Value Vino: Trader Joe's Italian varietals 

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Trader Joe's (in)famous Two Buck Chuck has been three-buck plonk for a while now. Yes, we know it has its defenders. But we're about to suggest an even more astonishing leap—all the way up to $5.99. Stay with us here.

TJ's Epicuro line of Southern Italian varietal/regional wines is simply and handsomely packaged for starters; it's a factor that, to the design snobs among us, always suggests that a little care might also have gone into the contents. And for the most part in this line of four, such is nominally the case.

From Terre Siciliane comes the 2012 Nero d'Avola IGP (indicazione geografica protetta—the approximate equivalent of a French vin de pays). It really does need the grilled meat accompaniment suggested on the back. But considering that The New York Times' Eric Asimov recently called tasting nero as "entering a time warp" to an era of big fruit bombs (he thinks it needs a blending partner), TJ's keeps the lid on a tad, showing some cranberry, a little coffee and decent spiciness, all of which improved in the glass. The negro amaro grape gets some assistance from malvasia nera in the 2011 Salice Salentino DOC blend (denominazione di origine controllata—slightly classier than IGP) that's named for a small town in southern Apulia. There's more sweet red fruit in this one, complemented by a hint of caramel, all wrapped up in silky mouthfeel. No guts, no glory, but good with hand-sliced prosciutto. The 2011 Beneventano Aglianico from Campania exhibits this grape's almost inky coloration—and yet on the palate it offered up unexpectedly light cherry (barely PG-13, said one taster) bolstered by a touch of coffee and leather, that turned a little grapey the next day. Probably our least favorite.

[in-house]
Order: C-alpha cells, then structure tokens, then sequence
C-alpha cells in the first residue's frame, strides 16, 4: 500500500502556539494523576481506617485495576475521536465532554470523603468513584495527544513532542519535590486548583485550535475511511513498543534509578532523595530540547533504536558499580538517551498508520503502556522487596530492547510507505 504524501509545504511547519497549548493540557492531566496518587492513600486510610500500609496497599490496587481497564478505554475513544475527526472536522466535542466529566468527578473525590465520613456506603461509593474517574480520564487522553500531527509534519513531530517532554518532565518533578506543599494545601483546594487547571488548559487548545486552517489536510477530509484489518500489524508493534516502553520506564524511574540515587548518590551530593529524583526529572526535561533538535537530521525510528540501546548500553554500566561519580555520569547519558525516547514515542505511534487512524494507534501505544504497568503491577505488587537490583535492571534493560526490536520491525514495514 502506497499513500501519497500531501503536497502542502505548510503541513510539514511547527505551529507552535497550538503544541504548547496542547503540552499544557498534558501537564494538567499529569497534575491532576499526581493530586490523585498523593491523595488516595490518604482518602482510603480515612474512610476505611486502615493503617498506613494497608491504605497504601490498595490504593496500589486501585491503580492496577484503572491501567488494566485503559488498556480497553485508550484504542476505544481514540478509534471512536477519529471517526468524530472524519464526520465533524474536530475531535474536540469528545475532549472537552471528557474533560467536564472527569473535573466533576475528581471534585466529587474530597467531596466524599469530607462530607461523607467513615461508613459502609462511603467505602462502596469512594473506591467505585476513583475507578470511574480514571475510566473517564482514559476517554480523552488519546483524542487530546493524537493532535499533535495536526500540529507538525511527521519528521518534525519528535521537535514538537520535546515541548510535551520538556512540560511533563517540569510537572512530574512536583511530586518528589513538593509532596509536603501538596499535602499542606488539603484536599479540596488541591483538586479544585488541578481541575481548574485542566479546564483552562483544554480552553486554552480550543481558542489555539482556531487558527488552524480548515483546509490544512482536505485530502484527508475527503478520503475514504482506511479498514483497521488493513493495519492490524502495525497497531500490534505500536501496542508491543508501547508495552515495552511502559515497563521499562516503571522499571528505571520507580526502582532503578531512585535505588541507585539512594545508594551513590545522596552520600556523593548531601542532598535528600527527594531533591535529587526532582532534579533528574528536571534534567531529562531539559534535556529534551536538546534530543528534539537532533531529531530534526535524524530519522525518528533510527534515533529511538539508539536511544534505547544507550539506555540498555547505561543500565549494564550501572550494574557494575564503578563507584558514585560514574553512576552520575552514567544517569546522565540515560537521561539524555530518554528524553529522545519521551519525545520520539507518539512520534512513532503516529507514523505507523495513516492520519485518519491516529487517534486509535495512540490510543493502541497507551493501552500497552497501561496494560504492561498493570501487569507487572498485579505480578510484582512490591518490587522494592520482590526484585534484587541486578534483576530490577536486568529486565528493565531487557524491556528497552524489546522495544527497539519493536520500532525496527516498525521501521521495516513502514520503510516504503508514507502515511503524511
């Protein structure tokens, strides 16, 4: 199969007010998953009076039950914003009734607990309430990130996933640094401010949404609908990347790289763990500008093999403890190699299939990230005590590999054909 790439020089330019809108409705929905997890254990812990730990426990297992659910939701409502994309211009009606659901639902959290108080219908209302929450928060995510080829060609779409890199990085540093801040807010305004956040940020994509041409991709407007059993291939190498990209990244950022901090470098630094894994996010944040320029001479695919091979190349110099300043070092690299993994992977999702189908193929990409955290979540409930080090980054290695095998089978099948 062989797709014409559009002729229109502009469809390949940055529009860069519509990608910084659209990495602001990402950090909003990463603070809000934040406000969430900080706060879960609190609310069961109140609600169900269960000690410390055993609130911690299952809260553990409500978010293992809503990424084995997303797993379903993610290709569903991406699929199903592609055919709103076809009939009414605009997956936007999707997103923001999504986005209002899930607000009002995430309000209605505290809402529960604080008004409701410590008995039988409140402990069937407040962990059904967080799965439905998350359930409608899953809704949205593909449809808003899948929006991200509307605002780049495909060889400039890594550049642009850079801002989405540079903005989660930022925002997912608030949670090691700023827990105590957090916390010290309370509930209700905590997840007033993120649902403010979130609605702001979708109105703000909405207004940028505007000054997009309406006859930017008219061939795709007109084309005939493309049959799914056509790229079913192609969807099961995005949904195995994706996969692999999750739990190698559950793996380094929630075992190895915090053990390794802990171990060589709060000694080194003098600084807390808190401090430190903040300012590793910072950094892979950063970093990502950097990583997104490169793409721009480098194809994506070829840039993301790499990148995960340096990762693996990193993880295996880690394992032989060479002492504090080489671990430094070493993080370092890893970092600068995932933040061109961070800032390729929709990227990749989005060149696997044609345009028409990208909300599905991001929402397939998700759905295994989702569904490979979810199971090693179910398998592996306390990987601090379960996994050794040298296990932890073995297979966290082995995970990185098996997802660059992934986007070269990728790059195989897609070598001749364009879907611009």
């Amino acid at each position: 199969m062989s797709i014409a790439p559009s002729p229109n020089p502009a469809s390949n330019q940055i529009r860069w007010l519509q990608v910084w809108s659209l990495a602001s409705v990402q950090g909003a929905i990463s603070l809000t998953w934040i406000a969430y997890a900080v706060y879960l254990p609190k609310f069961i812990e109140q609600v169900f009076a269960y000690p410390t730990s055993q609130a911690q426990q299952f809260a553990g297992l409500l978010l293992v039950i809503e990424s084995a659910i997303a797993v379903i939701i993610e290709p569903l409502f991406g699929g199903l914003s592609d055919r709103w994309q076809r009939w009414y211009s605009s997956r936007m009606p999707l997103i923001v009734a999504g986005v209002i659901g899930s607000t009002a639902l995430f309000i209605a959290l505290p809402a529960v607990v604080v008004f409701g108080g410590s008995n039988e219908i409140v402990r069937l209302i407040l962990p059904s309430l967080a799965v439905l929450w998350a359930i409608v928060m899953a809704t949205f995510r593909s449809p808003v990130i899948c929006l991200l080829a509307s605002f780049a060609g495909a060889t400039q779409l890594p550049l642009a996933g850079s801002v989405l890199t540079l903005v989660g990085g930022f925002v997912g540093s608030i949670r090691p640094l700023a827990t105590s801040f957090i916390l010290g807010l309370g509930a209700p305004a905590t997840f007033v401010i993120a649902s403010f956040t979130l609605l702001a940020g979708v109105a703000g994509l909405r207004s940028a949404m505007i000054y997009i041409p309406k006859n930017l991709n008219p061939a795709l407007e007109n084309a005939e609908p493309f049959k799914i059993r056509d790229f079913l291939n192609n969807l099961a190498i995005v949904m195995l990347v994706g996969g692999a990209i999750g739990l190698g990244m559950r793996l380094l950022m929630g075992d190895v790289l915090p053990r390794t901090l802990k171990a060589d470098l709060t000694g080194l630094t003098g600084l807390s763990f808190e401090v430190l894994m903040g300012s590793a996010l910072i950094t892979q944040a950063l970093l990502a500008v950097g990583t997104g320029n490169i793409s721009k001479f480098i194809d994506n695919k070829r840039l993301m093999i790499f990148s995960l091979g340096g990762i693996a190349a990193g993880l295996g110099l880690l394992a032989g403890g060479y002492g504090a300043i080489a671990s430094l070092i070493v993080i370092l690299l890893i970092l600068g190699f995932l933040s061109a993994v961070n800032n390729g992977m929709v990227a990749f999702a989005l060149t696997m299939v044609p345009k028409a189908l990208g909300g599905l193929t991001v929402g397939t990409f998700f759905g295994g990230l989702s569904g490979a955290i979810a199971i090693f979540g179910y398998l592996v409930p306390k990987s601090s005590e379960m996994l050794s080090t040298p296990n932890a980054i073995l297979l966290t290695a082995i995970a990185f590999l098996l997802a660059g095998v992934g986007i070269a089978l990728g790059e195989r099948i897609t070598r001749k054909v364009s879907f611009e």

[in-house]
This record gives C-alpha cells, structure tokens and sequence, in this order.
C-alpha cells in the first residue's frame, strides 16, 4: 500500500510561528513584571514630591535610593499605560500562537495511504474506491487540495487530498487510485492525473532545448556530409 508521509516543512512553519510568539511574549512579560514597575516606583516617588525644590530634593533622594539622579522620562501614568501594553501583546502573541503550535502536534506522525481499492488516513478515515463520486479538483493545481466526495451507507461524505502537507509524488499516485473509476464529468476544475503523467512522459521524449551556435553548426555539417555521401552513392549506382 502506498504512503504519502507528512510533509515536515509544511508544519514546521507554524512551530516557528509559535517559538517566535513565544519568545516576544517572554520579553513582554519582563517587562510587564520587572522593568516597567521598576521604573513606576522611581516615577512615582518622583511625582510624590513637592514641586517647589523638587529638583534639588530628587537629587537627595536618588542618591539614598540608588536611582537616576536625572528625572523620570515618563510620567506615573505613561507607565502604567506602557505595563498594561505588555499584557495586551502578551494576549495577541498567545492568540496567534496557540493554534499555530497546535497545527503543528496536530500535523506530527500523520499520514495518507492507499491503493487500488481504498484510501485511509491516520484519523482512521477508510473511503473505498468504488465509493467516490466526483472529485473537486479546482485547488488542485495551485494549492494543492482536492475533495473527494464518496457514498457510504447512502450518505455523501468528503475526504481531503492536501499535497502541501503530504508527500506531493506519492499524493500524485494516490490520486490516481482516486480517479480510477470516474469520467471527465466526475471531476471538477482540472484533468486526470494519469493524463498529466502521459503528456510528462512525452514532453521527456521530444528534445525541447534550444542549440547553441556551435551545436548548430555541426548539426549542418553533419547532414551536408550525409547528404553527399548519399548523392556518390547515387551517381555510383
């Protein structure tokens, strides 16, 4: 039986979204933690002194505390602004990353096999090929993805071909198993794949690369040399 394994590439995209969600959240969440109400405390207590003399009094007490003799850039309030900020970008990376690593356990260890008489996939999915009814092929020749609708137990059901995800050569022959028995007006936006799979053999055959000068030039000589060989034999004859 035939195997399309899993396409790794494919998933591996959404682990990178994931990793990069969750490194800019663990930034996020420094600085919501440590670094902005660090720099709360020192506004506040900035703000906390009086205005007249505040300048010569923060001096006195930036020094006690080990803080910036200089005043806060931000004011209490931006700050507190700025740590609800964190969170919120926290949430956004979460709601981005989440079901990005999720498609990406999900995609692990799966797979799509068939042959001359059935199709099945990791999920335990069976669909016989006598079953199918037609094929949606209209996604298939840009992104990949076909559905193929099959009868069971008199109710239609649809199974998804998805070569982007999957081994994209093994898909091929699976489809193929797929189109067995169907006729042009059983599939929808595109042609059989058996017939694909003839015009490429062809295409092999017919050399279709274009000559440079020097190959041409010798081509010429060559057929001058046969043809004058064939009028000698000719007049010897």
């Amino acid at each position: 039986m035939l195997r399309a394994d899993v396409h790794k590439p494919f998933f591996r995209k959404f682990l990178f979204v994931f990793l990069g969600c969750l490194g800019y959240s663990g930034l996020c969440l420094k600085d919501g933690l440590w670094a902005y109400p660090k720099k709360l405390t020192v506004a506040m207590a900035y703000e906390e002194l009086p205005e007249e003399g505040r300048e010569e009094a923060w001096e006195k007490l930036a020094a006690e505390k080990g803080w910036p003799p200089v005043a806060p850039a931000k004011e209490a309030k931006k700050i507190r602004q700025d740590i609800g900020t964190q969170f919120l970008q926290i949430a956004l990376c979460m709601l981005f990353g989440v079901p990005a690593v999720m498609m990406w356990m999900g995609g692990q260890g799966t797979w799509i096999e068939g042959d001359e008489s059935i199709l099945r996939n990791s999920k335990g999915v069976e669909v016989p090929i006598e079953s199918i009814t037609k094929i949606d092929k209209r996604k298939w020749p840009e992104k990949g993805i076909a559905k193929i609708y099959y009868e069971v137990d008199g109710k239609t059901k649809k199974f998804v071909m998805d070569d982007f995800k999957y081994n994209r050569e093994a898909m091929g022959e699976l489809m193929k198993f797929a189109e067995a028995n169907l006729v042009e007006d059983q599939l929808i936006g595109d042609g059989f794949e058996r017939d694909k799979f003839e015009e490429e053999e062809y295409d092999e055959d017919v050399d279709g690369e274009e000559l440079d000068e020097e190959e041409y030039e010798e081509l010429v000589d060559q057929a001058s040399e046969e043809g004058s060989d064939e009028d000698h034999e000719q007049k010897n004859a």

"New boot leather," claimed one taster of the group fave, the 2012 Primitivo from Puglia. At 14 percent, it confesses the highest alcohol level, and yet it didn't come across as hot—rather it led with peppery spice and berry/dark cherry flavors and flaunted a touch of tannin, no less. Still, these are all mass-produced products, and though they are fine as popularly priced, unpretentious table wines, for a better look at what these grapes can offer, I asked a couple of pros, Kye McCammon at the Whole Foods in the Quarry and Joe Saglimbeni of his eponymous shop, to recommend some more varietally distinct (admittedly pricier) options. Here they are:

• Tola Nero d'Avola IGT Black Label ($19.11, Saglimbeni Fine Wines)

• Sire Negro Amaro Salento IGP ($17.99, Whole Foods Market)

• Livelli Passamante Salice Salentino Negro Amaro ($12.99, Whole Foods Market)

• Rocca del Dragone Aglianico Campania ($17.99, Whole Foods Market)

• Papale Primitive di Manduria ($22.99, Saglimbeni Fine Wines)

Start low but aim high, we say—when feeling flush



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